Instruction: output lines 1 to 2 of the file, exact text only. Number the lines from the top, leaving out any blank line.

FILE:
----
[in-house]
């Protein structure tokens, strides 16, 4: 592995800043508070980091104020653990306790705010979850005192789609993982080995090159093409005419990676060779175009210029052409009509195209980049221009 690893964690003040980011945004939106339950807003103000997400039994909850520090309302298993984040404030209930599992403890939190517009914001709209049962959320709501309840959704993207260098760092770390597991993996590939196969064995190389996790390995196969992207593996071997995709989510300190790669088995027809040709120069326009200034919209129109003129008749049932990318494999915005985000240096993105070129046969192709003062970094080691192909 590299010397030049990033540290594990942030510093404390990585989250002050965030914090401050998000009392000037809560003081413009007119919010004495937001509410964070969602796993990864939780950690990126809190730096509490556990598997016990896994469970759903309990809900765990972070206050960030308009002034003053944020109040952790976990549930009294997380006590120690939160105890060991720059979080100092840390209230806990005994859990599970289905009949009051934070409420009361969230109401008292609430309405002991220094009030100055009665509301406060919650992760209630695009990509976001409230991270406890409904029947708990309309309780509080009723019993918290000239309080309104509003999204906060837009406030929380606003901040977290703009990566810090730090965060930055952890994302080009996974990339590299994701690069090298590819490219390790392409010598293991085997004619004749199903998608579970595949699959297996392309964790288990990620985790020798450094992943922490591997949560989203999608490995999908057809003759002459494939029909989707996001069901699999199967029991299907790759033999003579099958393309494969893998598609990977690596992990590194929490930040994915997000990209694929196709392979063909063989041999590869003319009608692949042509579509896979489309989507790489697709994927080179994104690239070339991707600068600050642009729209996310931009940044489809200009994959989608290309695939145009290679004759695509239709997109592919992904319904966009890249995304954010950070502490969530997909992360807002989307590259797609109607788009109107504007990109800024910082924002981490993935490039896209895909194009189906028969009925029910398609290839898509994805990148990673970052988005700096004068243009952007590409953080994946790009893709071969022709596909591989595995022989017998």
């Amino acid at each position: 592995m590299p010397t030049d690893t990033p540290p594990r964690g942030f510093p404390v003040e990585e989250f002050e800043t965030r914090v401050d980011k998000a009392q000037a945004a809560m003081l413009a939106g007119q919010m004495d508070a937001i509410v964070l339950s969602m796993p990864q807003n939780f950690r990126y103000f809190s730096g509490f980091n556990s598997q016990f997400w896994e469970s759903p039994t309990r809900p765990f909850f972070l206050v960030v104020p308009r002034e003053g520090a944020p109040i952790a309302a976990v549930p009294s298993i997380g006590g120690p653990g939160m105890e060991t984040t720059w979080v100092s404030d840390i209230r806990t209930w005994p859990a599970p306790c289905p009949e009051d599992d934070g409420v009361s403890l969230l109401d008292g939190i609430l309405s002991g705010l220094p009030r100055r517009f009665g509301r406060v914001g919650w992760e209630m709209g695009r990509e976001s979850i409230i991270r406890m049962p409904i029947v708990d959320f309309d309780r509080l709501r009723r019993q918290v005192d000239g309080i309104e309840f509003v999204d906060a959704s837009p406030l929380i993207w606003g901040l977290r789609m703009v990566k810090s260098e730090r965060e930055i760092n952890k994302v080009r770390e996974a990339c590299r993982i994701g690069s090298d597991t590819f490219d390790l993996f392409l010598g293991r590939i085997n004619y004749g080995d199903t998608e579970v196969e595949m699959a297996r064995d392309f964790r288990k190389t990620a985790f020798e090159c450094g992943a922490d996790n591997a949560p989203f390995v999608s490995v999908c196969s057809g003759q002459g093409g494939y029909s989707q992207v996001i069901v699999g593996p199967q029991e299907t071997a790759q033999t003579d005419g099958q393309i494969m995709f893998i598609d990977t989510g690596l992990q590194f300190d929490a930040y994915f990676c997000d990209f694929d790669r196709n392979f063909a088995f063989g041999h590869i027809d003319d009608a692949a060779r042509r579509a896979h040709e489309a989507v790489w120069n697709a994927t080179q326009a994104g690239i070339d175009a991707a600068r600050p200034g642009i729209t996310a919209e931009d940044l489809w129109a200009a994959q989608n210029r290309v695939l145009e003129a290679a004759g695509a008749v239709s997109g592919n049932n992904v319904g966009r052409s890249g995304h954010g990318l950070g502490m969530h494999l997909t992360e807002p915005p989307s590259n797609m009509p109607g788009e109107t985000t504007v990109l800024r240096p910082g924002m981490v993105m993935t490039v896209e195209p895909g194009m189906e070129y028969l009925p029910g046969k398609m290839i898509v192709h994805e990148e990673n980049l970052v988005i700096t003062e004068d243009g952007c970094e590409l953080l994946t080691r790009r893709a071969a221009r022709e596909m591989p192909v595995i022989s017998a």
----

[in-house]
């Protein structure tokens, strides 16, 4: 592995800043508070980091104020653990306790705010979850005192789609993982080995090159093409005419990676060779175009210029052409009509195209980049221009 690893964690003040980011945004939106339950807003103000997400039994909850520090309302298993984040404030209930599992403890939190517009914001709209049962959320709501309840959704993207260098760092770390597991993996590939196969064995190389996790390995196969992207593996071997995709989510300190790669088995027809040709120069326009200034919209129109003129008749049932990318494999915005985000240096993105070129046969192709003062970094080691192909 590299010397030049990033540290594990942030510093404390990585989250002050965030914090401050998000009392000037809560003081413009007119919010004495937001509410964070969602796993990864939780950690990126809190730096509490556990598997016990896994469970759903309990809900765990972070206050960030308009002034003053944020109040952790976990549930009294997380006590120690939160105890060991720059979080100092840390209230806990005994859990599970289905009949009051934070409420009361969230109401008292609430309405002991220094009030100055009665509301406060919650992760209630695009990509976001409230991270406890409904029947708990309309309780509080009723019993918290000239309080309104509003999204906060837009406030929380606003901040977290703009990566810090730090965060930055952890994302080009996974990339590299994701690069090298590819490219390790392409010598293991085997004619004749199903998608579970595949699959297996392309964790288990990620985790020798450094992943922490591997949560989203999608490995999908057809003759002459494939029909989707996001069901699999199967029991299907790759033999003579099958393309494969893998598609990977690596992990590194929490930040994915997000990209694929196709392979063909063989041999590869003319009608692949042509579509896979489309989507790489697709994927080179994104690239070339991707600068600050642009729209996310931009940044489809200009994959989608290309695939145009290679004759695509239709997109592919992904319904966009890249995304954010950070502490969530997909992360807002989307590259797609109607788009109107504007990109800024910082924002981490993935490039896209895909194009189906028969009925029910398609290839898509994805990148990673970052988005700096004068243009952007590409953080994946790009893709071969022709596909591989595995022989017998």